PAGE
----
Connectivity is the Key to Success for Farms in Australia
The level of agtech development occurring throughout Australia is quite impressive, yet there is one considerable barrier for producers: the infrastructure connecting these technologies to the internet.
Connectivity is the Key to Success for Farms in AustraliaThe level of agtech development occurring throughout Australia is quite impressive, yet there is one considerable barrier for producers: the infrastructure connecting these technologies to the internet.
The potential of software development, IoT and Big Data in agriculture is beginning to be understood and realised worldwide. Yet with any new products there are understandable hurdles to overcome. In Australia, the elephant in the room for all producers, developers, and entrepreneurs is internet connectivity.
A Tough Environment Requires Efficiency
Australian farmers operate in a tough environment, operating within the driest and flattest inhabited continent with very high weather variability. From Australia’s 370 million hectares of agricultural land, our farmer’s export 77% of everything they produce, which highlights the critical need for our industry of staying competitive in a global economy. On top of this, Australian farming is among the most self-sufficient in the world with only 1% of farm income coming from government support (China 21%, European Union 19% and the US 9%) and over the past 30 years we have maintained an average productivity growth of 2.7% a year (National Farmers’ Federation, 2017). Given the above conditions and the ever changing market economy for agriculture, Australian farmers are looking at the next best way to improve their operation.
IoT without the Internet?
As with the other regions of the world, the next biggest movements in productivity and growth for future generations will come from technological advancement. The level of agtech development occurring throughout Australia is quite impressive; however, there is one considerable barrier to entry for the majority of producers: the infrastructure connecting these devices to the internet.
The risk to the Australian agriculture industry is our lack of internet connectivity in rural regions, which restricts our ability to adopt the latest technological developments. On top of this, start-ups with great products risk failing due to the inability to have large portions of their potential market able to access their product. Understanding this restriction from a policy perspective is easily comprehensible; Australia’s population is primarily distributed around the coastline, with 80% of our 25 million living in our capital cities and surrounding areas (Australian Bureau of Statistics, 2012). Distributing the other 5 million people between the remaining agricultural land results in a very sparse landscape of only 0.8 persons/km2. For this reason alone, it is understandable that the economics for telecommunication infrastructure does not stack up to sufficiently cover all our production regions.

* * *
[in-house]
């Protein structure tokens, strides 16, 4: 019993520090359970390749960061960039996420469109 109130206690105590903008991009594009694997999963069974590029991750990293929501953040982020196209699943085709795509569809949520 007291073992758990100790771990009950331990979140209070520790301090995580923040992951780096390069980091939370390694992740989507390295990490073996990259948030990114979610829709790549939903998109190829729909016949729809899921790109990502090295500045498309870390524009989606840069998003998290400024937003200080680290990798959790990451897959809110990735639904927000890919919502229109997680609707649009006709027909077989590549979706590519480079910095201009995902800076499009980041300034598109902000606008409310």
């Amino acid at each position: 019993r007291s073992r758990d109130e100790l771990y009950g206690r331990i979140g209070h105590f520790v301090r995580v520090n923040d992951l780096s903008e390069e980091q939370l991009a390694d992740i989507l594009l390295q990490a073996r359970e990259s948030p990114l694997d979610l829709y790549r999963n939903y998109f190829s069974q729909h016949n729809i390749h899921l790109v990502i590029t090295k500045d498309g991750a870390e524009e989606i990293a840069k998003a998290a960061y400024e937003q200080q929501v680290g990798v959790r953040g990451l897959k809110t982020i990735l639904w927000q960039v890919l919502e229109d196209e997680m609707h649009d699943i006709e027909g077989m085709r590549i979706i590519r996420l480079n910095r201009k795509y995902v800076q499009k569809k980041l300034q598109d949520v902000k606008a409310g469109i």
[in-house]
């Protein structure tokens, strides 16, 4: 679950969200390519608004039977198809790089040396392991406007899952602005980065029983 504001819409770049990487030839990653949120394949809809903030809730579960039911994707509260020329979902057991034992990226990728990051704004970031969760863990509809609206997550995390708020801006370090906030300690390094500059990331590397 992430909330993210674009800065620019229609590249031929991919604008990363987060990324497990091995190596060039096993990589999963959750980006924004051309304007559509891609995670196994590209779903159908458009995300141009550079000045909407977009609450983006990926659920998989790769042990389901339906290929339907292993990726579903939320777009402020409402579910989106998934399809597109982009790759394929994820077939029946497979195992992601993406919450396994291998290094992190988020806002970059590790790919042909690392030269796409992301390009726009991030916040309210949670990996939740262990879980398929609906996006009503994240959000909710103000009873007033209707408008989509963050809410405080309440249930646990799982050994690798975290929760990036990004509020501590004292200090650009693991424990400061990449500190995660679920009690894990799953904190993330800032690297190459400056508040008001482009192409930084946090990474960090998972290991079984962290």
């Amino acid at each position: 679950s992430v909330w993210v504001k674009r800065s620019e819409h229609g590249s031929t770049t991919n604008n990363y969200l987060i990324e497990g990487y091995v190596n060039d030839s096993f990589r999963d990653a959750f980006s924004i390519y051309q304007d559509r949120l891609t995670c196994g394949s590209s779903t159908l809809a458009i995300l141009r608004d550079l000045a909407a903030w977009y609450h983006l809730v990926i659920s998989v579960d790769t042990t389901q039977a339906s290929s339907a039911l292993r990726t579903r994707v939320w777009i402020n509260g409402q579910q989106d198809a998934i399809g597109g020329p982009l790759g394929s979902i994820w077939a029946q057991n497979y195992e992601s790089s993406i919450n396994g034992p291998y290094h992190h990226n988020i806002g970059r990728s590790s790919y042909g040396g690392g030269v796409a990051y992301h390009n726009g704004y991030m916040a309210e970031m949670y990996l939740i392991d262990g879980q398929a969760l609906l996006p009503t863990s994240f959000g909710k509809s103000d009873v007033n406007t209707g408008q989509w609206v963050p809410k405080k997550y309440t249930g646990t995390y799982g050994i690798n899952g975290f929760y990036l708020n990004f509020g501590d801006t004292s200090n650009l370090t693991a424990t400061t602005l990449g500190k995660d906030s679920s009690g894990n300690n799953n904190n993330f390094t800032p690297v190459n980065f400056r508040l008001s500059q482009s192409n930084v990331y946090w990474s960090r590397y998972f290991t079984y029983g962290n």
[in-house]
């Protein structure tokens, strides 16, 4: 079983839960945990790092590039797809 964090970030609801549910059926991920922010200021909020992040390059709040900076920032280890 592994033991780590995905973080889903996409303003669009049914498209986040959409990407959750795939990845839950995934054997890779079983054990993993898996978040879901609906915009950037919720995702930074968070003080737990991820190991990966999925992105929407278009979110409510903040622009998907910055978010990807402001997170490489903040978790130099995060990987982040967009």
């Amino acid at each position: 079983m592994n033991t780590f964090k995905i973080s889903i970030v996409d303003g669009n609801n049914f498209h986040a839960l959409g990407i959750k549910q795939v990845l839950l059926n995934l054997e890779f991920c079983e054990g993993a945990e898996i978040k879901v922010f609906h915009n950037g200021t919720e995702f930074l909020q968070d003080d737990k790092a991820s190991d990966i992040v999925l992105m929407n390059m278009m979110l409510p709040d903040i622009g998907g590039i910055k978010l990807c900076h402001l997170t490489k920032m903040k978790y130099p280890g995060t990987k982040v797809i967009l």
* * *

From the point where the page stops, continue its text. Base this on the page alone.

Coverage is not the only concern facing farmers, as upload/download speeds and service plans vary significantly from region to region with some customers paying up to AU$250/month for only 6 GB (Farm Weekly, 2017). Imagine a young family dealing with this limitation, who also want to access this data for schooling and day to day life, while the business attempts to operate properties up to and greater than 6000Ha. Access to reliable and cost effective coverage isn’t only needed for the adoption of precision agriculture technologies, but also for productivity gains in general day to day operation (i.e. communicating effectively with staff) and safety concerns.
Solutions on the Horizon
Current government infrastructure plans are underway with the rollout of the National Broadband Network which still favours the populated areas, and the Sky Muster Satellite network that will service the most remote of homes and businesses.
While these services are greatly needed, the time to completion and the issue of whole farm coverage is still unresolved for most operators. As a solution to these problems, local innovators such as WI-SKY and Agrinet have developed solutions by installing permanent Wi-Fi networks across a property with a node at the farm house or shed acting as a gateway to the internet. Other companies are going about this problem in other ways. Myriota is another Australian company that is planning ahead for the remote connection of IoT devices via low-earth orbit nano-satellites, not only for Australian farmers, but for a number of industries at a global scale. Myriota has impressed the industry so much that it has recently received $15 million in Series A funding from a suite of global investors, pretty good for a company launched in 2015.
It is plain to see that connectivity issues are likely to be a recurring problem for our Australian customers, until a unified approach can be established. In the meantime AGCO understands the importance to have critical information get back to the farmer or the dealership in a timely manner. AGCO seeks to provide a variety of solutions to meet existing conditions, such as leveraging the Iridium Satellite network for our AgCommand telemetry tool, giving 100% coverage globally.
For the latest news on precision farming developments from AGCO, visit www.AGCOcorp.com/Fuse.
Written by: Angus Hogan
Angus Hogan is the Product Manager for Fuse in Australia and New Zealand. To read more from our precision farming experts, follow our #TechTuesday series here on our blog.